Cook County makes cash assistance program permanent: Preckwinkle | Chicago News

Cook County Council Chairman Toni Preckwinkle speaks about the county’s cash assistance program on May 18, 2022. (WTTW News)

Believing that giving cash assistance payments directly to people struggling to make ends meet can help alleviate poverty, Cook County Council chairwoman Toni Preckwinkle said Wednesday she would make permanent a Guaranteed Income Program in Cook County.

The county will launch a test of the program this fall with $41.5 million from the federal COVID-19 relief package signed into law by President Joe Biden in March 2021, Preckwinkle said. It is the largest program in the country.

The 3,250 residents selected for the program, which will prioritize suburban Cook County residents, will receive monthly payments of $500 for two years. The first checks should be cut by the end of the year, officials said.

A separate program for Chicago residents drew more than 100,000 applications before it closed on May 13. The city’s $31.5 million program will send 5,000 Chicago families $500 a month for 12 months, officials said.

In 2021, Cook County officials used $8 million in federal COVID-19 relief funds to send $600 in cash relief payments to 14,000 residents hard hit by the economic disaster triggered by the pandemic. .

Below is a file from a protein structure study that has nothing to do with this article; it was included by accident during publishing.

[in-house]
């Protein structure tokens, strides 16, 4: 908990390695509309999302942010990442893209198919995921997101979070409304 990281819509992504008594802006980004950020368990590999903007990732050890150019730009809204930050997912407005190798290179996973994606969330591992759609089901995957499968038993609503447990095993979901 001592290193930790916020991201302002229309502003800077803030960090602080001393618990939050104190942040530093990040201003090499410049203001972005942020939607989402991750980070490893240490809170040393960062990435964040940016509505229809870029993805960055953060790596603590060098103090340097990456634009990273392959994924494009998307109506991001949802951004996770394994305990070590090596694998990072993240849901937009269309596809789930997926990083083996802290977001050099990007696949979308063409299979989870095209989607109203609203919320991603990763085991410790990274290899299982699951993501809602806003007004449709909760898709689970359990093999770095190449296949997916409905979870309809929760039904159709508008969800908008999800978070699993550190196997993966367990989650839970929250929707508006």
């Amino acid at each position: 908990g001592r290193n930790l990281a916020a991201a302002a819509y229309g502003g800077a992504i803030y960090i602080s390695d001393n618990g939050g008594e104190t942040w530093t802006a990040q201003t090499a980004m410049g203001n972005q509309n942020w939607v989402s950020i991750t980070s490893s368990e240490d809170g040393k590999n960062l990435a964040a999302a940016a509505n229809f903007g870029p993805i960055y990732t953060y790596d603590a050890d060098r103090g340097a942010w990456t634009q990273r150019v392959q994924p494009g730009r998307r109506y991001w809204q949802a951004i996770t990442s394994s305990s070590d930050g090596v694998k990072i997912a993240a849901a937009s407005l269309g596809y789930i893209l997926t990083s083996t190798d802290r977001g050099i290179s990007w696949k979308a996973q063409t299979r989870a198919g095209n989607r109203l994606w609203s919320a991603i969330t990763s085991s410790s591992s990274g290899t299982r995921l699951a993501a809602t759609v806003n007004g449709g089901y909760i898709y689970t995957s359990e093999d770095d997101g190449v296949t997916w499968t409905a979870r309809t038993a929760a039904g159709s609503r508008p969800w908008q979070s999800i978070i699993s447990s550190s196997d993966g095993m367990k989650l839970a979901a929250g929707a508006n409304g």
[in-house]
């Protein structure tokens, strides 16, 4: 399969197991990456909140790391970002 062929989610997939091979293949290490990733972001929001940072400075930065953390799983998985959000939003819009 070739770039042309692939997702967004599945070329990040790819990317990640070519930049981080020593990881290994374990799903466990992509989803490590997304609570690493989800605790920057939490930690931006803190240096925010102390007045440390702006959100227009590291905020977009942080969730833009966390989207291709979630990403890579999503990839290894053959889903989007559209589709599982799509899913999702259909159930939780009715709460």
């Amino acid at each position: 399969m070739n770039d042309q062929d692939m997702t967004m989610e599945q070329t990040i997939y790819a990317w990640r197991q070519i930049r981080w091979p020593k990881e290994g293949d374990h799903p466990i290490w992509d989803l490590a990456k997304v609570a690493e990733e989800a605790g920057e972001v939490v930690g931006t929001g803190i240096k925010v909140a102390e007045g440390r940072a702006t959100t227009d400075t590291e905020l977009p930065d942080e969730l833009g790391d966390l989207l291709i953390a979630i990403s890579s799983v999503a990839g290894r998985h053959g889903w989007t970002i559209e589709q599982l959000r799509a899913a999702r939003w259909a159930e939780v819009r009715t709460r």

“The vast majority of the money was used to cover housing, transportation and medical costs, contrary to the ‘welfare queen’ tropes that have long plagued our country’s safety net narrative. “, said Preckwinkle.

Preckwinkle the results of this pilot project that convinced her that the cash assistance program should be extended and made permanent.

“We’re interested in long-term solutions,” Preckwinkle said.

A lottery will determine which applicants enter the program, officials said.

To be eligible for the cash assistance program, participants must live in Cook County, be over the age of 18, and live in a household that does not earn more than 250% of the federal poverty level, or $69,375. $ for a family of four, officials said.

Participants cannot be selected for both the Chicago program and the Cook County program, officials said.

The University of Chicago’s Crown Family School of Social Work, Policy, and Practice and Inclusive Economy Lab will conduct a study of the impacts of the pilot project and residents’ experiences to help officials understand how the cash assistance program worked and how to determine how to make the permanent program.

Contact Heather Cherone: @HeatherCherone | (773) 569-1863 | [email protected]


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